We finished picking corn this afternoon. My Brother from Omaha ran the combine thru much of the harvest and was at the helm when the final stalk succumbed. If my Dad were still here he would say, "well it's too late to be picking corn".
My Brother Ed usually runs the combine and pushes harvest along. The day to day care of the combine was his responsibility. When the doors to the machine shed opened, I knew the machine had been fueled, greased, the filters were clean and it had been checked over from top to bottom. He missed much of harvest because of some complications from a medical test which lead to an operation and a week in the hospital. They found a bit of cancer but it was caught early and the prognosis is excellent.
In his absence I had to do both his job, of prepping the combine, and that of getting the other machinery ready. It slowed things down but we prevailed.
This morning as I walked into the shop, on what I hoped would be the final day of the 2004 harvest, A pair of bib overalls caught my eye. They had been left hanging there by Ed. He always wore them while fueling and greasing the combine. I stared at them a moment and thought about the day he had hung them there and said "I won't be here tomorrow, I have a medical procedure they want to do to me". Little did we know that he wouldn't return this season. An then I thought how sad it would have been if he had not had such good news and never came back for the 'bibbies'.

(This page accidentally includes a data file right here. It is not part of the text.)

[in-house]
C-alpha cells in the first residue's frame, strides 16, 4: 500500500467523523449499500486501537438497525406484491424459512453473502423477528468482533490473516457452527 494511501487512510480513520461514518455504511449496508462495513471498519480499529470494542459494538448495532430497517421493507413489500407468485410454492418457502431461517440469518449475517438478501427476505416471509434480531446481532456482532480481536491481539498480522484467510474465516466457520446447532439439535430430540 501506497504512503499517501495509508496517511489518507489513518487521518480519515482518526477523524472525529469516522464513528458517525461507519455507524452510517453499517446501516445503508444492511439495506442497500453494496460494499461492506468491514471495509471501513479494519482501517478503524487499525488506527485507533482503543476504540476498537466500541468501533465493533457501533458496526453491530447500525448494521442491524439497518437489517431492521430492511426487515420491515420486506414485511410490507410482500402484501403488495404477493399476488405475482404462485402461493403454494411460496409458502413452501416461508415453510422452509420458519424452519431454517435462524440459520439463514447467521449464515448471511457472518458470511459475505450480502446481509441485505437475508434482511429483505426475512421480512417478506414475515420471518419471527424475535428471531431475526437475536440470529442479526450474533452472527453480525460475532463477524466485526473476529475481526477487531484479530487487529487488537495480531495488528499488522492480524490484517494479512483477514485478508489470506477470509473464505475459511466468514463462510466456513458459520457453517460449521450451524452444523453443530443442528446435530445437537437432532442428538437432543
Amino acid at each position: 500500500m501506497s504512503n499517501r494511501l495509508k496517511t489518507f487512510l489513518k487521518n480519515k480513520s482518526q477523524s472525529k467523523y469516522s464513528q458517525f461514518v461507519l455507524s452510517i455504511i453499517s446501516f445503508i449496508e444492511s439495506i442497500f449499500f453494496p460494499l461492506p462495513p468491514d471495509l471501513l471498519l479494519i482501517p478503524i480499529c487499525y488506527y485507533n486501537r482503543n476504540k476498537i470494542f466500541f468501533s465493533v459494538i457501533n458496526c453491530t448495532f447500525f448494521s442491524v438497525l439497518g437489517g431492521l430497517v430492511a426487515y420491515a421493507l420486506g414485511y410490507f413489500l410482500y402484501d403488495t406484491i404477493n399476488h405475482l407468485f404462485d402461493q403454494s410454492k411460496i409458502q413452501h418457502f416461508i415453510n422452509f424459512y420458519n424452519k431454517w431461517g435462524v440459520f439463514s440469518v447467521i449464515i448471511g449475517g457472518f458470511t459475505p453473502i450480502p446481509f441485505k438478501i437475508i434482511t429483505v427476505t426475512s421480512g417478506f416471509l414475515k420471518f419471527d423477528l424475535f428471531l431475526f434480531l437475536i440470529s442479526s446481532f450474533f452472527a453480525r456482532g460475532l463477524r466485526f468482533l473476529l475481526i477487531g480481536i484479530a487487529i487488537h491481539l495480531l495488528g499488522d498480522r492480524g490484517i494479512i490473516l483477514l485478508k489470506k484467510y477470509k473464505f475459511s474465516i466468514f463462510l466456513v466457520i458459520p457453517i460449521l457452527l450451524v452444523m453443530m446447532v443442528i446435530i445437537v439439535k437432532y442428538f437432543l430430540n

The finish of harvest on the Morrow farm is rich with tradition. For as long as I can remember, we have had oyster stew soon after we got done. We also have slices of ring balogna, sharp Cheddar cheese, and soup crackers. The brand name of all of these have to be correct or it's just not right. It's tradition.
Back in the 60's and 70's, on the final day, the entire harvest crew would gather around the combine and ceremoniously throw our farm caps into the running machine. The combine would spit them out the back in shreds. We would hang them in the shop.
Once Ed finished a few acres of beans on Christmas Eve. Marilyn and I had been in Omaha shopping and brought home fresh shrimp which we boiled, cooled and had ready to dip in the sauce when Ed came in. Ed wanted to make that a tradition but it didn't stick.
Well tonight as my brother from Omaha brought the combine to the shed, I gave him the signal to stop just outside the door. I then gave him the sign to start the machine running at full throttle. I took the cap off of my head, and my mind was fairly swimming with memories of harvests and family members of days gone by. I held up my index finger and mouthed the words "just a minute". I went into the shed and came back out. Put the cap on my head and threw Ed's bib overalls into the combine.
...It's been a long harvest without him.